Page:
Ancient Cultures, New Futures was launched in August 2014, with further exhibitions scheduled in the following years in North Melbourne and Dandenong, viewed by some 2,000 people. Each exhibition held community workshops to discuss reconciliation and ways forward for Sri Lankans, filmed and published on Youtube. A book of the exhibition, its implications and outcomes, is being published.
The International Health Workforce Society of Australasia (IHWSA) is a coalition of health professionals and representatives of professional, educational, research and international aid organisations which seeks to promote and enhance coordinated health care development assistance from the Australian community.
In a project funded by the Department of Foreign Affairs and Trade, Global Reconciliation partnered with the Burmese Medical Association Australia and brought thirteen key Myanmar healthcare workers to Australia for a four week program to develop a unified policy towards HIV control in Myanmar. To address the lack of coordinated discussions between government, NGOs, community organisations, and other representative groups in Myanmar, the program was structured according to three major streams: health, law and fiscal governance.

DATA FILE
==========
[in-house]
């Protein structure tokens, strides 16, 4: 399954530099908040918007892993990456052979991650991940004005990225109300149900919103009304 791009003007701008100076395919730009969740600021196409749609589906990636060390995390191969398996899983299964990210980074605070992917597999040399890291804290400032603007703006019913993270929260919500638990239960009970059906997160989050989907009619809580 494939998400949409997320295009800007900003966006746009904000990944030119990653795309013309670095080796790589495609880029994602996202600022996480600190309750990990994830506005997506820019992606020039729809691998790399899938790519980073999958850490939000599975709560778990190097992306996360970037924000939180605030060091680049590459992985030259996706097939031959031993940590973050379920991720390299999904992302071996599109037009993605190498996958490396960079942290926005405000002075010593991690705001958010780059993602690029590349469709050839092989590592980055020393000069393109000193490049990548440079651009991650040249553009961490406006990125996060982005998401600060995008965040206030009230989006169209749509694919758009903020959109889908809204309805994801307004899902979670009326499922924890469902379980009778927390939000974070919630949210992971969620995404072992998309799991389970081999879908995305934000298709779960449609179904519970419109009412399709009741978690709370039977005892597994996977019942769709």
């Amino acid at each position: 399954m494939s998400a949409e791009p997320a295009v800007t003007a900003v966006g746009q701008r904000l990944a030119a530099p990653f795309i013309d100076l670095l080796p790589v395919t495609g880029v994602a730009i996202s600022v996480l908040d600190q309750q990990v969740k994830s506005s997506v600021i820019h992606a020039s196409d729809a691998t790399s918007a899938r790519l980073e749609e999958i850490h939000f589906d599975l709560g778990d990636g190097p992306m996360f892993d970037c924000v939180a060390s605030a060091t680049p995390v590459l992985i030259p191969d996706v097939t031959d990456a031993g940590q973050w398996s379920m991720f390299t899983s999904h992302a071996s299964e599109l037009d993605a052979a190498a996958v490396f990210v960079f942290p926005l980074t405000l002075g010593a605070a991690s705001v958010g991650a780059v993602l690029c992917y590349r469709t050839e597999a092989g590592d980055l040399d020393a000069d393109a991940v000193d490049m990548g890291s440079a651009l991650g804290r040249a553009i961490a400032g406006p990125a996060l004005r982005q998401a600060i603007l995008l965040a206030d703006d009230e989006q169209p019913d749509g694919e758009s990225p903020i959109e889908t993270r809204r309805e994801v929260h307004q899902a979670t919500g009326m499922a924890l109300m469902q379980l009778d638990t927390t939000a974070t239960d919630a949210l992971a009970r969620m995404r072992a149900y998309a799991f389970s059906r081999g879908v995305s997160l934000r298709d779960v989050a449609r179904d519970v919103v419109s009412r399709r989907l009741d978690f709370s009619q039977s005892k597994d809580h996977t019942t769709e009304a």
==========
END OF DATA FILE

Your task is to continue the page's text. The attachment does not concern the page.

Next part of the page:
This was Phase 1 of an ongoing project which aims to develop health-related cooperative engagement by: conducting joint activities; engaging minority groups in decision-making processes and legislation to promote HIV health policies (including harm reduction); and using fiscal governance to improve Myanmar’s health crisis.